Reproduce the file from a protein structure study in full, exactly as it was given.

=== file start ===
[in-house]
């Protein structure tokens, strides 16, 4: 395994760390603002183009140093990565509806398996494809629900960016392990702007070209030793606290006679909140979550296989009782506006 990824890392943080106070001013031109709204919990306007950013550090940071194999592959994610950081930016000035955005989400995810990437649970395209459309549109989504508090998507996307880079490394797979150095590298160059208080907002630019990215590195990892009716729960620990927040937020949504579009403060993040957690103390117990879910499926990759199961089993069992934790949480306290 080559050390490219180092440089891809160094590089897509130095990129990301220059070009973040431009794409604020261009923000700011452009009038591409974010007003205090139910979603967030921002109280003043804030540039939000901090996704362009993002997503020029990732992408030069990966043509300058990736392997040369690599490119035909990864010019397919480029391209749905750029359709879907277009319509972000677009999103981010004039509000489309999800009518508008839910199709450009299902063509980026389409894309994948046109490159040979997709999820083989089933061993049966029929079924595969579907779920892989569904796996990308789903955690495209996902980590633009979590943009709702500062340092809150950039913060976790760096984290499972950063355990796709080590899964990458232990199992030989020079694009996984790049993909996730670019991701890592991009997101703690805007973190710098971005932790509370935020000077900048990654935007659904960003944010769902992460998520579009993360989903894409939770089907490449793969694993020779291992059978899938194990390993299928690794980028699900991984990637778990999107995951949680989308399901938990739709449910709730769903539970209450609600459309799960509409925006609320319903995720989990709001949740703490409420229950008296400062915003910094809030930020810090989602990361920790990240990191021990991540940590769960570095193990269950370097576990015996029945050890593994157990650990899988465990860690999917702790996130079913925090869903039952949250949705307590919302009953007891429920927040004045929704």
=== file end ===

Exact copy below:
[in-house]
């Protein structure tokens, strides 16, 4: 395994760390603002183009140093990565509806398996494809629900960016392990702007070209030793606290006679909140979550296989009782506006 990824890392943080106070001013031109709204919990306007950013550090940071194999592959994610950081930016000035955005989400995810990437649970395209459309549109989504508090998507996307880079490394797979150095590298160059208080907002630019990215590195990892009716729960620990927040937020949504579009403060993040957690103390117990879910499926990759199961089993069992934790949480306290 080559050390490219180092440089891809160094590089897509130095990129990301220059070009973040431009794409604020261009923000700011452009009038591409974010007003205090139910979603967030921002109280003043804030540039939000901090996704362009993002997503020029990732992408030069990966043509300058990736392997040369690599490119035909990864010019397919480029391209749905750029359709879907277009319509972000677009999103981010004039509000489309999800009518508008839910199709450009299902063509980026389409894309994948046109490159040979997709999820083989089933061993049966029929079924595969579907779920892989569904796996990308789903955690495209996902980590633009979590943009709702500062340092809150950039913060976790760096984290499972950063355990796709080590899964990458232990199992030989020079694009996984790049993909996730670019991701890592991009997101703690805007973190710098971005932790509370935020000077900048990654935007659904960003944010769902992460998520579009993360989903894409939770089907490449793969694993020779291992059978899938194990390993299928690794980028699900991984990637778990999107995951949680989308399901938990739709449910709730769903539970209450609600459309799960509409925006609320319903995720989990709001949740703490409420229950008296400062915003910094809030930020810090989602990361920790990240990191021990991540940590769960570095193990269950370097576990015996029945050890593994157990650990899988465990860690999917702790996130079913925090869903039952949250949705307590919302009953007891429920927040004045929704």